Craniosynostosis is the result of the premature fusion of one or more sutures within the new-born’s skull1. Patients of our medical centre with craniosynostosis that are older than 6 months are subjected to open cranial vault reconstruction. The goal of this treatment is to prevent or treat increased intracranial pressure by increasing the intracranial volume, but also to restore the cranial shape2,3. During the procedure, the cranial vault is divided in several osseous panels which are relocated and fixed to form a new cranial vault shape. Many different reconstruction techniques have been described for different forms of craniosynostosis and no consensus on the best technique exists4,5,6,7,8,9,10,11,12,13. Therefore, the location of cutting lines and the relocation of the panels is dependent on the experience and preference of the surgical team and the results will vary between surgical teams14,15.

With the use of a pre-operative plan for open cranial vault reconstruction, the reproducibility increases and the operation time, blood loss and infection rates decreases16,17,18. Current research focuses on the development of pre-operative planning techniques16,17,19. However, to our knowledge no solution has yet been found for the variance in results caused by subjective decision making. The developed techniques for the creation of a pre-operative plan still require interactive user-input, remain time consuming, complicated and labour-intensive, and follow an iterative process. Often several sessions between the medical technician and the surgeon are required to obtain a consensus on the feasibility of the created plan. No appropriate 3D reference data are available and the pre-operative plans are based on the opinion of the surgeon on what is beauty16,17,18,19.

The aim of this study is to set the first steps towards a user-independent automated pre-operative planning technique that fully eliminates subjectivity. This planning technique should merely consist of an objective evidenced-based algorithm allowing for the reconstruction to establish a shape of the patient’s cranial vault that maximally corresponds with an age-appropriate reference skull. We performed preliminary work on a method that enables the creation of average skulls that can be used as reference models within the pre-operative planning technique20. The current study focuses on an algorithm for the shape comparison of patients’ skulls with these reference models by identifying the region on the patient’s skull for which the shape maximally corresponds with the optimal shape of the reconstruction site.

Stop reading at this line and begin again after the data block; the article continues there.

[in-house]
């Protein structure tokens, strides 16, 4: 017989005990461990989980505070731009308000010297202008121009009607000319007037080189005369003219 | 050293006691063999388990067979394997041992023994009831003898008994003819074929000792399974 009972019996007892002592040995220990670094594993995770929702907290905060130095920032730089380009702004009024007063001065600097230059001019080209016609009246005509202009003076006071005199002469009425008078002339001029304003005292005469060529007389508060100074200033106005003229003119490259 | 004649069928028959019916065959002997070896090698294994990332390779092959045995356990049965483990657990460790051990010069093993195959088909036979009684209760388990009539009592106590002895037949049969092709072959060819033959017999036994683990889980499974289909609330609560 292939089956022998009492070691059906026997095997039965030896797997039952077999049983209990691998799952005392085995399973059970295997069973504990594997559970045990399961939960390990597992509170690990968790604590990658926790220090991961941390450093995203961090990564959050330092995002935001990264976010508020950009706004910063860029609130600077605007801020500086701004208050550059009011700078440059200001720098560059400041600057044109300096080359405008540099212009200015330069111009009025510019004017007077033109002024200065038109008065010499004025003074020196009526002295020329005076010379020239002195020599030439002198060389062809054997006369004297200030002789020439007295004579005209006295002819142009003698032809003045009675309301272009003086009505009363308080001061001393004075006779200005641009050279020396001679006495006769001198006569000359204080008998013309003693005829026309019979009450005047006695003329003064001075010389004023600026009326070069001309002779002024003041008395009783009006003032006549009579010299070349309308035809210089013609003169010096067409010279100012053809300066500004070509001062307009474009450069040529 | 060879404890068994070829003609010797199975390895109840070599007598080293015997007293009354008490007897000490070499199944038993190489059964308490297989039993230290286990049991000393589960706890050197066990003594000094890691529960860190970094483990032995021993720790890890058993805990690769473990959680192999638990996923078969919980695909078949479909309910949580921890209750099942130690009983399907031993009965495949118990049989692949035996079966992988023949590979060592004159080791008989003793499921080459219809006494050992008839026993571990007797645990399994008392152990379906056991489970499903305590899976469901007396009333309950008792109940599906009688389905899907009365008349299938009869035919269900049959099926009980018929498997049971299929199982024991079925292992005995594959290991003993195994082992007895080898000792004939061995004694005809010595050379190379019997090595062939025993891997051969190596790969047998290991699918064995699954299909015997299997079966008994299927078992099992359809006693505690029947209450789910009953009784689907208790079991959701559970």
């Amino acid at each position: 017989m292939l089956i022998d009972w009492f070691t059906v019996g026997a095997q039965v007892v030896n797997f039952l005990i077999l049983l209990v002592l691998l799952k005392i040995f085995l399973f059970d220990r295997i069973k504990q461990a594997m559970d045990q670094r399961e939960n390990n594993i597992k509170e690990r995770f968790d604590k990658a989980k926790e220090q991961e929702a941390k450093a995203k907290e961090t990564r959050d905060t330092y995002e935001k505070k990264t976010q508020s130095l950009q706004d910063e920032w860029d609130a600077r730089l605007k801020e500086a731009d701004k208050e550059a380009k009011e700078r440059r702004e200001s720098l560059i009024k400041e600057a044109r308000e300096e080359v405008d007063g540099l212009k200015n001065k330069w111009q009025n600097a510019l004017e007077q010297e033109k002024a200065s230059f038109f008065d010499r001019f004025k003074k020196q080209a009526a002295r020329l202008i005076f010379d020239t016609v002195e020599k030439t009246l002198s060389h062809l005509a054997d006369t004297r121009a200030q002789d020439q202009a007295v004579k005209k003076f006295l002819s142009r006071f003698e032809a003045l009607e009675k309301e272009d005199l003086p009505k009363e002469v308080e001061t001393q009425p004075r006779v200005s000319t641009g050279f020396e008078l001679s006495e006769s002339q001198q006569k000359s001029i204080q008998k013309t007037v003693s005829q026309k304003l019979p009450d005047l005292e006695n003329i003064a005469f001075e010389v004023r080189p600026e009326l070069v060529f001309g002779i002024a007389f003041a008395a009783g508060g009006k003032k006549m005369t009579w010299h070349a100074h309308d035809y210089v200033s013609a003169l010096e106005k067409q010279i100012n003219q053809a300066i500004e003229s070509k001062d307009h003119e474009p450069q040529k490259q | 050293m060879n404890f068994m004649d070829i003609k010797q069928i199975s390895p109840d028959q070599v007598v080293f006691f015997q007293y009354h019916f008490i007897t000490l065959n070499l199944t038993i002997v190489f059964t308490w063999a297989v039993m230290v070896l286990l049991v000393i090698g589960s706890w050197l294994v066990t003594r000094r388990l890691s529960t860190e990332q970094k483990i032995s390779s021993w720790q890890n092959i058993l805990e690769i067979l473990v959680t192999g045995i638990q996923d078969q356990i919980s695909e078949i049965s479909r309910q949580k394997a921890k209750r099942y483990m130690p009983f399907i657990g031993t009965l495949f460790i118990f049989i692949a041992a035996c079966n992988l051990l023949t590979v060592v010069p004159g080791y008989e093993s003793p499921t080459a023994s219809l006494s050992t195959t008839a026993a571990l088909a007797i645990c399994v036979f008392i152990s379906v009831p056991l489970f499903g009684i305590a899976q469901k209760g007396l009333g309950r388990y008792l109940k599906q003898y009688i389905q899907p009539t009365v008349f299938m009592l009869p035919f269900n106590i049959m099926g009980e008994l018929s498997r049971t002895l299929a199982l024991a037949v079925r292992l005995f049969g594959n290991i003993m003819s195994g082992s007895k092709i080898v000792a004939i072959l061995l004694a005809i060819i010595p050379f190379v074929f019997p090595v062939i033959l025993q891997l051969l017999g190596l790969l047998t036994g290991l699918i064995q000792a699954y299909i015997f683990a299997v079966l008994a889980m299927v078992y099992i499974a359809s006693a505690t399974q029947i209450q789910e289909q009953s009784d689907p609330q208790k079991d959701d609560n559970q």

Methods and Materials


The shape comparison algorithm was implemented in MATLAB 2016a®, The MathWorks, Inc., Massachusetts, U.S. OpenCL was used for GPU integration. A unit icosphere and a test object were created with 3ds Max 2016, Autodesk®, Inc., California, U.S. Twelve cranial CT-scans of patients within the age-group of 11–14 months and with no cranial pathology were used to create an average skull. Also, a pre-operative cranial CT-scan of an 11 months old trigonocephaly patient was used. All CT scans were obtained from the hospital database and provided as DICOM files. The use of the scans was approved by the committee on Medical Research Involving Human Subjects (CMO Arnhem-Nijmegen). In line with the Hospital research policy (opt-out system), patient consent was assumed as no patient objected to the use of his/her medical images. Thereby, all methods were performed in accordance with the national guidelines and regulations (Law on the Medical Contract and the Code on Good Medical Practice).


Comparative mesh data calculation